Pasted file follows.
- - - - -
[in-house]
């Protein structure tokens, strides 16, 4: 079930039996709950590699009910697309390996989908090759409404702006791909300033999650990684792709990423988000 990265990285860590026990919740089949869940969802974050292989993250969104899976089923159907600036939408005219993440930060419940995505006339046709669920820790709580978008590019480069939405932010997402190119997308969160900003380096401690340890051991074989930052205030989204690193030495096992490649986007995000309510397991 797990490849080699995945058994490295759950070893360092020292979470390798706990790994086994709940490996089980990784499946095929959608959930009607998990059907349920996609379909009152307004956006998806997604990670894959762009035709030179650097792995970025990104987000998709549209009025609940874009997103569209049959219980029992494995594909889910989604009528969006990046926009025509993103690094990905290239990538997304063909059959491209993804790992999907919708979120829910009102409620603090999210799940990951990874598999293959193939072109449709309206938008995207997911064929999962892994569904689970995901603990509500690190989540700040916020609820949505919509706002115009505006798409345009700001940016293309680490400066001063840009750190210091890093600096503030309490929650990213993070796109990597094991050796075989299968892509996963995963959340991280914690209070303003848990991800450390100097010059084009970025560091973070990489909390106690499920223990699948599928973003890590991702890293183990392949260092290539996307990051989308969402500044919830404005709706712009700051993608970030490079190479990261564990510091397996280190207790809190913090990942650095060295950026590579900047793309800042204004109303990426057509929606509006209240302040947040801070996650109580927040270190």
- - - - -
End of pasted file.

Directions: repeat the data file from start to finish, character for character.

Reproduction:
[in-house]
């Protein structure tokens, strides 16, 4: 079930039996709950590699009910697309390996989908090759409404702006791909300033999650990684792709990423988000 990265990285860590026990919740089949869940969802974050292989993250969104899976089923159907600036939408005219993440930060419940995505006339046709669920820790709580978008590019480069939405932010997402190119997308969160900003380096401690340890051991074989930052205030989204690193030495096992490649986007995000309510397991 797990490849080699995945058994490295759950070893360092020292979470390798706990790994086994709940490996089980990784499946095929959608959930009607998990059907349920996609379909009152307004956006998806997604990670894959762009035709030179650097792995970025990104987000998709549209009025609940874009997103569209049959219980029992494995594909889910989604009528969006990046926009025509993103690094990905290239990538997304063909059959491209993804790992999907919708979120829910009102409620603090999210799940990951990874598999293959193939072109449709309206938008995207997911064929999962892994569904689970995901603990509500690190989540700040916020609820949505919509706002115009505006798409345009700001940016293309680490400066001063840009750190210091890093600096503030309490929650990213993070796109990597094991050796075989299968892509996963995963959340991280914690209070303003848990991800450390100097010059084009970025560091973070990489909390106690499920223990699948599928973003890590991702890293183990392949260092290539996307990051989308969402500044919830404005709706712009700051993608970030490079190479990261564990510091397996280190207790809190913090990942650095060295950026590579900047793309800042204004109303990426057509929606509006209240302040947040801070996650109580927040270190």